Sri Lanka: health as a weapon of war?BMJ 2009; 338 doi: http://dx.doi.org/10.1136/bmj.b2304 (Published 08 June 2009) Cite this as: BMJ 2009;338:b2304
- Shiamala Suntharalingam, general practitioner, London
In 2003 I worked as an overseas volunteer doctor for six months in the Tamil north. That is when I realised the extent of the physical and psychological trauma that the Tamil people had faced during Sri Lanka’s 30 year civil war. Throughout the conflict successive governments have used access to medicines as a weapon of war against the Tamils who were living outside the military controlled areas in the Tamil north east of the island (http://reliefweb.int/rw/RWFiles2007.nsf/FilesByRWDocUnidFilename/RMOI-7CU24Q-full_report.pdf/$File/full_report.pdf). The recent conflict, which began in 2006, is no different.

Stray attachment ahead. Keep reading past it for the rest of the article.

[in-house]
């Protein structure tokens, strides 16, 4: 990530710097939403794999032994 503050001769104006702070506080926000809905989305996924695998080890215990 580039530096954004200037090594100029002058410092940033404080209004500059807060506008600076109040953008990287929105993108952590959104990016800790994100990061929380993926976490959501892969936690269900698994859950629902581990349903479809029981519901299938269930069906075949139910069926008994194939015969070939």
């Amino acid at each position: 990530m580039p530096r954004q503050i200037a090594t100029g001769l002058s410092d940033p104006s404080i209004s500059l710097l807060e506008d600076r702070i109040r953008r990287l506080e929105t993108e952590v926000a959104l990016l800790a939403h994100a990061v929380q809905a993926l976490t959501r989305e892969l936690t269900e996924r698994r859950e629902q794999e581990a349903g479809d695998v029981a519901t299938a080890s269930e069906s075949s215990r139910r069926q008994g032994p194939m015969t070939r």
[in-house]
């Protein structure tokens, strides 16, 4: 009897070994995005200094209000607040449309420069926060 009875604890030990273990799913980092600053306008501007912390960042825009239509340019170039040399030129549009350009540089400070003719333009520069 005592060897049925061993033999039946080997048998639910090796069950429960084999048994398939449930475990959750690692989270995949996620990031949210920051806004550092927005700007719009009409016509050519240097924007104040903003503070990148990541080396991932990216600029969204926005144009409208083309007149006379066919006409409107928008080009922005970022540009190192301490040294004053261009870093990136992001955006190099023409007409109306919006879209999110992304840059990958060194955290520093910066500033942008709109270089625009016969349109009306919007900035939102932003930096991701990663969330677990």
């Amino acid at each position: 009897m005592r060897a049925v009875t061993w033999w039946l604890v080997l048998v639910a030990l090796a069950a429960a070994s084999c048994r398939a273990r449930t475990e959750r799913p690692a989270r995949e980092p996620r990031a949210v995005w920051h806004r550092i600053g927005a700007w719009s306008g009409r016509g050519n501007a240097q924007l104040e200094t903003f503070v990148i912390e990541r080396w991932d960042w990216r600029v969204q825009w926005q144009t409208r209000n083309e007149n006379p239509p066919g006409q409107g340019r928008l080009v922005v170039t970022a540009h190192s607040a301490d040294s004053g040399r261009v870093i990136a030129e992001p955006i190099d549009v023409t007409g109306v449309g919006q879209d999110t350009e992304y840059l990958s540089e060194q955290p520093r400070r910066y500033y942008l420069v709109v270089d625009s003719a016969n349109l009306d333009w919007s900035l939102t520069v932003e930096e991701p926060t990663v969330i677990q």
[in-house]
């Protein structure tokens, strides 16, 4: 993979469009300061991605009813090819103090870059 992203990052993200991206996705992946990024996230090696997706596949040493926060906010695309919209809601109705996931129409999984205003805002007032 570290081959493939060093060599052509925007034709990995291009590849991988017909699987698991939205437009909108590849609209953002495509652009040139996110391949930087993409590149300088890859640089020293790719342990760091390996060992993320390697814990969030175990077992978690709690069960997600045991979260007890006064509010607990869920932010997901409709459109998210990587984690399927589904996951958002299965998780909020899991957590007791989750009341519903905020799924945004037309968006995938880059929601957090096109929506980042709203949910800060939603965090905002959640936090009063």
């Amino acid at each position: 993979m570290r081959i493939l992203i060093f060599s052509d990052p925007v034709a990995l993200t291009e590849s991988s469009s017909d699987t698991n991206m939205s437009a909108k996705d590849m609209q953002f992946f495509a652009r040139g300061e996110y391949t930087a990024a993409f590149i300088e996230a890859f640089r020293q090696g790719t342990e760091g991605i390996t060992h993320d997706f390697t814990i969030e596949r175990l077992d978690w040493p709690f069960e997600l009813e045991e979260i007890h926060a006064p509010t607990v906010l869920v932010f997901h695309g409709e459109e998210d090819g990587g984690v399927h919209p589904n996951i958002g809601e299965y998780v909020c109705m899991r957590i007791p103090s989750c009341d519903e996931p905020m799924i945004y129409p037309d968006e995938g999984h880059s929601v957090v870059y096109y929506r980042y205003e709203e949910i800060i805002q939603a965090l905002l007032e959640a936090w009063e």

Since 2006 the Sri Lankan government and its armed forces have systematically blocked the provision of clean water, shelter, food, and medicines by civil organisations as well as local and international non-governmental organisations (NGOs) (www.tamilnet.com/art.html?catid=13&artid=19300). In 2008 all international NGOs working in the northern region of Vanni, including Médecins Sans Frontières, were ordered out. It became a war without any witnesses.
In December 2004 the Boxing Day tsunami brought more death and destruction to people who were already …
Log in using your username and password
Log in through your institution
Register for a free trial to thebmj.com to receive unlimited access to all content on thebmj.com for 14 days.
Sign up for a free trial